Every season I do at least one production with non-professional people. It's been almost 12 years now. What fascinates me about it are the stories that every single body contains. Of course there are limits to both aesthetic means or technical possibilities, but people ultimately bring everything with them, their whole reality. My work is then to bring these stories together, to create constellations from which something new emerges. And that also helps me in my work with professionals. Because through this experience I see the dancers first and foremost as human beings, so to speak, I put the dancer aside first to make room for the human being. In classical ballet, personalities were often reduced to technical possibilities. To standards. But even there a change is taking place, people are asking why the swan always has to be danced by a white dancer, and so on. There are heated discussions. And that is all justified. In dance theater, of course, a change of perspective started to take place a long time ago. If we want to have a living art that reflects society, we need a group of very different individuals to be able to tell a collective story.
Unlike other guest choreographers, you also took over the morning training for the first few weeks. Why was that important to you?
I work a lot with contact improvisation. It is a technical resource to give space to the personality. The method allows the body to be particularly accessible not only to impulses from other bodies but also to impulses from space. It is very much about listening and sensing. It was important to me that the dancers experience a bit of the underlying philosophy.
My impression from rehearsals is that in your choreography, group scenes and solos or duets are more interwoven than juxtaposed.
It is important to me that it becomes a whole. As long as the end of a solo is not clear, I don't know how the group scene will come after it. It has to grow organically. That's how it should be for the viewer, that the motivation of a solo comes from the scene before it. It can be motivated figuratively, but it can also be motivated by content, but there has to be an impulse so that it doesn't stand there technically alone. Often the solos and duets are also representative of something from the group. This is again related to the fact that I always consider the individual in connection with the social context. Society is made up of individuals. If it is to be a just and equal society, everyone must have a place. One narrative must not be more important than the others.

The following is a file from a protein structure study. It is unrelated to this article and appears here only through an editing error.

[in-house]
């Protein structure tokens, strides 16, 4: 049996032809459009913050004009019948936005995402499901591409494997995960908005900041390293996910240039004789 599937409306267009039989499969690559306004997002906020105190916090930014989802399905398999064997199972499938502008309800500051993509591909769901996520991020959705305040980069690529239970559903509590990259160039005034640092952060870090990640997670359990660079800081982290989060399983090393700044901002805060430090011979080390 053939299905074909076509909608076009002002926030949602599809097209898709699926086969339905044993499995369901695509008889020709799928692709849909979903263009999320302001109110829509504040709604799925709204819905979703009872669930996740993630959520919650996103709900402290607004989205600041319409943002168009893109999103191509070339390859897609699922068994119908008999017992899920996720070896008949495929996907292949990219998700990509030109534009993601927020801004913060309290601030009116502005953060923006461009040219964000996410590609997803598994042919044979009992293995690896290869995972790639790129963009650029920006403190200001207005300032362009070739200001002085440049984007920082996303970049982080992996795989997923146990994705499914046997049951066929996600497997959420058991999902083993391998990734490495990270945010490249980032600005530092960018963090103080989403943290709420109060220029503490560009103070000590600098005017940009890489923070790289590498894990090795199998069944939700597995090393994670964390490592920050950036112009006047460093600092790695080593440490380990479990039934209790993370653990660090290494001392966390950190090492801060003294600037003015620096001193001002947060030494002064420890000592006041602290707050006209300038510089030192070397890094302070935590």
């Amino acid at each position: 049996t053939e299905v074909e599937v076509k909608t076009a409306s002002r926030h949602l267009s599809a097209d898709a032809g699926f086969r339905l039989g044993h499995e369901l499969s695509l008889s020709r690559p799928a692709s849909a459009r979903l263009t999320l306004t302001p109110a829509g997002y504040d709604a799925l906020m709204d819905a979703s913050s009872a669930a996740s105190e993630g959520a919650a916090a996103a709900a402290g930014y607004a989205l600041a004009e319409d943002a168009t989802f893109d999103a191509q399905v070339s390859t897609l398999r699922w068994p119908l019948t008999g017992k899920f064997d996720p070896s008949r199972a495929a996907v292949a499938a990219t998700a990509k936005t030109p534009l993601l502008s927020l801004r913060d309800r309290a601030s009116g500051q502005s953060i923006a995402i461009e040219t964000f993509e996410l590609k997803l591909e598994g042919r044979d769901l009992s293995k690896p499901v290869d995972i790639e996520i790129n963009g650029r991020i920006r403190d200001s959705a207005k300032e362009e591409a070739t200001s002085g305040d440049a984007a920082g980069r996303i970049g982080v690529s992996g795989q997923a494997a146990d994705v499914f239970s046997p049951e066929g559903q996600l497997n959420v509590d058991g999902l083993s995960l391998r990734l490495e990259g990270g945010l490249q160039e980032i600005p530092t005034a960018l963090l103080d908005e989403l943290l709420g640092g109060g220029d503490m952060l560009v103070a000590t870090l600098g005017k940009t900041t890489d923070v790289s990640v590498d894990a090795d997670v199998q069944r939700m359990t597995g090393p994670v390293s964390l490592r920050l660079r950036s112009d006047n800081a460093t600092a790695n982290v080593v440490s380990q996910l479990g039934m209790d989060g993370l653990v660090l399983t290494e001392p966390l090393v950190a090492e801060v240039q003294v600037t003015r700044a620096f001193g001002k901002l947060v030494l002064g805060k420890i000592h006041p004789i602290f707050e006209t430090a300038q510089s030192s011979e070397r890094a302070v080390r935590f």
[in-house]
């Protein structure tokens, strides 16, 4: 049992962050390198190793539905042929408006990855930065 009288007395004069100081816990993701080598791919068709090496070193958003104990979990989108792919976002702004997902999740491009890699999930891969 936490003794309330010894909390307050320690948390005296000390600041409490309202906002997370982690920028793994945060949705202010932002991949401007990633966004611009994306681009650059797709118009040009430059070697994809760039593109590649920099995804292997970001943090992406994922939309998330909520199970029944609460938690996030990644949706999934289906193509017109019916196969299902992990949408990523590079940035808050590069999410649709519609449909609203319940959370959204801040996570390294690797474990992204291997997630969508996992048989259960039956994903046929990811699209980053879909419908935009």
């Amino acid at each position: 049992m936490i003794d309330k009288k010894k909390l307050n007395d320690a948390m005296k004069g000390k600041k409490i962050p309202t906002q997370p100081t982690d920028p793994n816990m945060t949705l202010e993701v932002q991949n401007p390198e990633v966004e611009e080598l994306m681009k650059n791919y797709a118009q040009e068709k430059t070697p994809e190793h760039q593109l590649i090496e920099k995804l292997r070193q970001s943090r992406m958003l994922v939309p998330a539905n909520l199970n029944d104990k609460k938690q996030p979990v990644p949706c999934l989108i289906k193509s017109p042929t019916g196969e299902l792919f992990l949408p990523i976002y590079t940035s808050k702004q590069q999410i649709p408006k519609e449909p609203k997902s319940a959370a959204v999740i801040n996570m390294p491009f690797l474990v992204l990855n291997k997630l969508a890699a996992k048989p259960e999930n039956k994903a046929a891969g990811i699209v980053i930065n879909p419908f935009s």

You've used the term "bodiescapes" several times in your work. What do you mean by that?
I am not a fan of large stage sets. The dancers' bodies not only shape the movement, but also shape the space. The mere presence of bodies changes the space and, accordingly, the context in which everything takes place.
In the title LOOK UP AND SEE THE SKIES, the plural skies is deliberately chosen - what can one read from it?
The singular would have been too limited for me. It should be about openness. To look up and recognize the possibilities. The infinity of opportunities. The audience should look for their own skies.
In the song Swanligths by Anthony an the Johnsons, which is heard in this evening, the singer dreams of communicating and dancing with swans. The ensemble transforms into birds to the sounds of this song. What does this vision mean to you?
It is the feeling that we can become free like a bird. We can fly high, let ourselves fall and land safely. If you dare to dream, dare to imagine another world, it can become real. And that is what we have felt in the last few years. It can't be good if we don't dream. If we do not dream of peace and do not dream of becoming a bird.
In the Sufi poem THE CONFERENCE OF BIRDS, a large group of birds sets out in search of a king, the legendary bird Simurg. At the end of the arduous journey, only 30 birds are left. Then they realize that they themselves are the destination of their journey - the name Simurg, written separately (Si Murg), can mean 30 birds.
What we want to protect and safeguard are the social values, the community. But that consists of the individual birds and should be there for the individuals as a whole it. Each of us must become aware of this, we together form the king. The state is the people. That is nothing abstract.
Tiago Manquinho wählte für seine Interpretation den Titel ‚Look Up and See the Skies‘, sehr bewusst auf den Plural bedacht. Horizonte könnten sich öffnen. (…) Körperlandschaften nennt Manquinho seine markanten, expressiven Bilder in Slow Motion. Sie graben sich im Parkett ein.